The main elements of a WebRatio Platform application correspond to the IFML concepts of "Pages", "View Components", and "Operations".
Each modeled page is mapped into four elements:
- A "Page Action" in the "Model".
- A "Page Service" in the "Business Tier".
- A "JSP Template" in the "View".
- A "Page Action" in the "Controller’s configuration file.
The "Page Action" is an instance of a Java class, sometimes called an action class, which is invoked by the "Controller" when the user requests the page.
The HTTP request coming from the client is ultimately extracted by the "Page Action" class, which calls the "Page Service" in the "Business Tier", passing the needed parameters to it.
When the page processing terminates, the "Page Action" notifies the "Controller" that the page content is ready to be displayed.
The "Page Service" is a business function that supports the computation of the content of a page. At the end of the "Page Service" execution, a set of Java objects storing the content of the page components called "Component Beans" are available to the "View".
The page template is a "JSP Template", which computes the HTML page to be sent to the user, based on the content of the "Model".
The template contains the static HTML needed to define the layout where the components are positioned, and "Custom Tags" implementing the rendition of the content of components. Finally, the action mapping is a declaration placed in the Controller’s configuration file that ties together the user’s request, the "Page Action", and the page template.
View Components Elements
Each WebRatio Platform component maps into two components of the MVC architecture: a "Component Service" in the business layer and a set of "Custom Tags" in the "View".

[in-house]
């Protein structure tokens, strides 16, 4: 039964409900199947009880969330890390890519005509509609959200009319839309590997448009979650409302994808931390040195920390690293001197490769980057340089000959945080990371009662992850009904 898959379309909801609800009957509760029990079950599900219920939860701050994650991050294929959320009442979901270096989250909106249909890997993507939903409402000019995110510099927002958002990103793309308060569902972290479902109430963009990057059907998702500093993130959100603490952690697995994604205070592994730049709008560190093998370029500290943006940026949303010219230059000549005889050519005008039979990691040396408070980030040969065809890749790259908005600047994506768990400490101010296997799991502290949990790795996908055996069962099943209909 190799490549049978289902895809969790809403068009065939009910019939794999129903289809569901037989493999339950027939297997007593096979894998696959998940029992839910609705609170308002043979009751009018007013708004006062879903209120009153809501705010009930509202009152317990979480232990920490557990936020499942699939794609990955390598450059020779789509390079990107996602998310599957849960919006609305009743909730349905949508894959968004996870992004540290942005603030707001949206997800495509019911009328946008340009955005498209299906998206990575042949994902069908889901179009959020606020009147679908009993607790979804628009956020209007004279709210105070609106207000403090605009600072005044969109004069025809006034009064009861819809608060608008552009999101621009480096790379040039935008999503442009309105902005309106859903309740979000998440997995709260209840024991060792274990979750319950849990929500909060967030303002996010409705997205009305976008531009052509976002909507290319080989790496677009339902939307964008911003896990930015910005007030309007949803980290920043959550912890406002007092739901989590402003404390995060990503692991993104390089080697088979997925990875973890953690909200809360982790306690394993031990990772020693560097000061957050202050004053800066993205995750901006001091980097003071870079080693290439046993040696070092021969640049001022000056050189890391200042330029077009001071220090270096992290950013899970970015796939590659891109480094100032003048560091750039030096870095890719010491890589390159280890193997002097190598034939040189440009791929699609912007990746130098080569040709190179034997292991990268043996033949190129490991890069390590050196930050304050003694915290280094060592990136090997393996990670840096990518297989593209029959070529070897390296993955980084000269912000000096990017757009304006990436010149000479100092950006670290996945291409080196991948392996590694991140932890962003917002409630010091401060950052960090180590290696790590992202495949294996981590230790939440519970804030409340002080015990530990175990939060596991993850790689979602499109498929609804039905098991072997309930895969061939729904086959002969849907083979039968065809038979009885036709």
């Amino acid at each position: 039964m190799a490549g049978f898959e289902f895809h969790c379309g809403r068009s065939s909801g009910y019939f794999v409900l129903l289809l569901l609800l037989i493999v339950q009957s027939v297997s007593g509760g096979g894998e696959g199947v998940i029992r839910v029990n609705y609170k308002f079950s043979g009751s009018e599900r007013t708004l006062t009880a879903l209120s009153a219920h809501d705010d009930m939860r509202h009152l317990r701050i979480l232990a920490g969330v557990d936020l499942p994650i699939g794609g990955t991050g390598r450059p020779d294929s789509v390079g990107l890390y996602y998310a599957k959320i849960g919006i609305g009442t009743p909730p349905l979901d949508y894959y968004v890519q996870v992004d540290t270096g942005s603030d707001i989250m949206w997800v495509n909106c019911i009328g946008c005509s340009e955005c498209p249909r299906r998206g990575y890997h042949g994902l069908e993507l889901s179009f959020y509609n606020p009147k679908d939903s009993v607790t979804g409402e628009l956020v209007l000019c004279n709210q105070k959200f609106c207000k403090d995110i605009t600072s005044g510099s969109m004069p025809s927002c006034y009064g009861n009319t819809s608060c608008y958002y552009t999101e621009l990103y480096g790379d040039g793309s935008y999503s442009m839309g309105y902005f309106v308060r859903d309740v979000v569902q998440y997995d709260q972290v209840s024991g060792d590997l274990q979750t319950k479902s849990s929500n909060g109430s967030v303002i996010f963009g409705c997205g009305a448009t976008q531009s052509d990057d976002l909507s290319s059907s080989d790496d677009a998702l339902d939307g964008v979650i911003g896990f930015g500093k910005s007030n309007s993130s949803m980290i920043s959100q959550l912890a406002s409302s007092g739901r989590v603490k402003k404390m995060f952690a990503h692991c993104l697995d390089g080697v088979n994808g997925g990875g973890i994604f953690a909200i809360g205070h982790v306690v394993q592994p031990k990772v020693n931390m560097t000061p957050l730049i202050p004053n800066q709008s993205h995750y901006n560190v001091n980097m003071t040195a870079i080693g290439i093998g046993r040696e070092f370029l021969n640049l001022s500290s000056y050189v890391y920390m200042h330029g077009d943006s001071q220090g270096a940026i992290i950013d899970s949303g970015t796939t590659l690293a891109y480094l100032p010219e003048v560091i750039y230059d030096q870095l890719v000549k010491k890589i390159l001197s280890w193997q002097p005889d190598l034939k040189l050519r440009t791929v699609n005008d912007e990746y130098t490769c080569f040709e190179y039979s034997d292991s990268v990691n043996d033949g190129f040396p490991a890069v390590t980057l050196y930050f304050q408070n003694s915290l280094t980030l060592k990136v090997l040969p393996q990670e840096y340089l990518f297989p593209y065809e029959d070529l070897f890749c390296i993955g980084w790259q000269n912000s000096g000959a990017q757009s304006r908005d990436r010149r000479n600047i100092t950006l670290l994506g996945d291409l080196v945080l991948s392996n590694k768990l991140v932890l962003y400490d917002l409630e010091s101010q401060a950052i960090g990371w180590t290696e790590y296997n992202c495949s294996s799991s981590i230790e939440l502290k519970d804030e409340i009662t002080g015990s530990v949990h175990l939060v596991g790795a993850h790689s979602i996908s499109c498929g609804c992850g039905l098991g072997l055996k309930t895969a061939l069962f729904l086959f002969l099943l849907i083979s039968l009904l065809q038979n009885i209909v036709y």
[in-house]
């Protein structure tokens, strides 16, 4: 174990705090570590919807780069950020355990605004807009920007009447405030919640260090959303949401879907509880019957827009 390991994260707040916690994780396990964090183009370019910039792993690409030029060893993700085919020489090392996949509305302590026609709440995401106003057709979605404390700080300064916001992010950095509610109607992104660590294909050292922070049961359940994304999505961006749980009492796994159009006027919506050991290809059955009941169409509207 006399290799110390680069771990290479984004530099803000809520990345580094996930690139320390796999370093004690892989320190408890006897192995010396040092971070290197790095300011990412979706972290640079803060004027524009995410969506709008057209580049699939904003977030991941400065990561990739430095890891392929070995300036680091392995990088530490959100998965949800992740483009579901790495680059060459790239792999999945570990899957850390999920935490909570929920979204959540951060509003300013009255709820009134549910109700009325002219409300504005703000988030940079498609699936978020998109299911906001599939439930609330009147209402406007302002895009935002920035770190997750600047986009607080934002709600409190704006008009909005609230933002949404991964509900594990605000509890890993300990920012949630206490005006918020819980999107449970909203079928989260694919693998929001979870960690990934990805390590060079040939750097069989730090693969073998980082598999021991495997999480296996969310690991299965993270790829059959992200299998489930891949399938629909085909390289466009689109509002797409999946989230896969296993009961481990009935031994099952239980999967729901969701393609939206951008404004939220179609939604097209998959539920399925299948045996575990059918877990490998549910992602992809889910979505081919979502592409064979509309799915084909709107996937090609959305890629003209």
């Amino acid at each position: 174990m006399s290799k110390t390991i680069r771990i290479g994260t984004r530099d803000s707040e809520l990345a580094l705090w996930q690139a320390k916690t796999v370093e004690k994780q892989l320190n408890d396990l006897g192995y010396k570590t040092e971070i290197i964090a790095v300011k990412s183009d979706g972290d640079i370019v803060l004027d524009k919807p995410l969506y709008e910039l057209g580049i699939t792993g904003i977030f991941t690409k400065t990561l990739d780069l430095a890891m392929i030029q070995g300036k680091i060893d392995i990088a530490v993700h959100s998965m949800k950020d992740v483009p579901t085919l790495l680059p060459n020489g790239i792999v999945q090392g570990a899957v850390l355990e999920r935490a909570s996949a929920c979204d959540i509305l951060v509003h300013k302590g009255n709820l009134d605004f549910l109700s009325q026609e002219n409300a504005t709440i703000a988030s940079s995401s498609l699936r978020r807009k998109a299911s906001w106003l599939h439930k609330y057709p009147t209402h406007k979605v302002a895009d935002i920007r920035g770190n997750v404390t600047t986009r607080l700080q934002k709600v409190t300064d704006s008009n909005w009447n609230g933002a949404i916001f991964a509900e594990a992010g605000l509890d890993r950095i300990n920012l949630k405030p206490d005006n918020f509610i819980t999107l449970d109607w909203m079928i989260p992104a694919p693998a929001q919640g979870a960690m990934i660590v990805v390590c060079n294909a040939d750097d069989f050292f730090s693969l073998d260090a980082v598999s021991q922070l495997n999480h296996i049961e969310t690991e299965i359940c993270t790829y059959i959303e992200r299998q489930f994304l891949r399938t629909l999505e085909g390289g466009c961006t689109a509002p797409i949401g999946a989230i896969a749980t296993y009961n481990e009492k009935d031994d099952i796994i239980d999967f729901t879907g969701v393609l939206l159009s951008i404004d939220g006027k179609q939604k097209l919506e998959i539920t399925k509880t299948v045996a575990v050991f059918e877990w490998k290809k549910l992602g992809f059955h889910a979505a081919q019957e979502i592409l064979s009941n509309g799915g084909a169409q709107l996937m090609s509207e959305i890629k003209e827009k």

A "Component Service" is a Java class that computes the component’s content, and produces a collection of "Component Beans" holding the content of the Component.
The Class encapsulates the instructions needed to assemble the data retrieval query, execute it, and package the results into suitable "Component Beans".
"Custom Tags" are required to implement the page templates of the "View" to transform the content stored in the "Component Beans" into HTML.
Such tags can be taken from a standard tag library, or defined specifically to match the features of your components.
Operations map to three components of the MVC architecture:
- An "Operation Action" in the "Model", which is similar to a "Page Action".
- An "Operation Service" in the business layer, which is similar to a "Component Service".
- An "Action Mapping" in the Controller’s configuration file, which dictates the flow of control after the "Operation Action" completes the execution.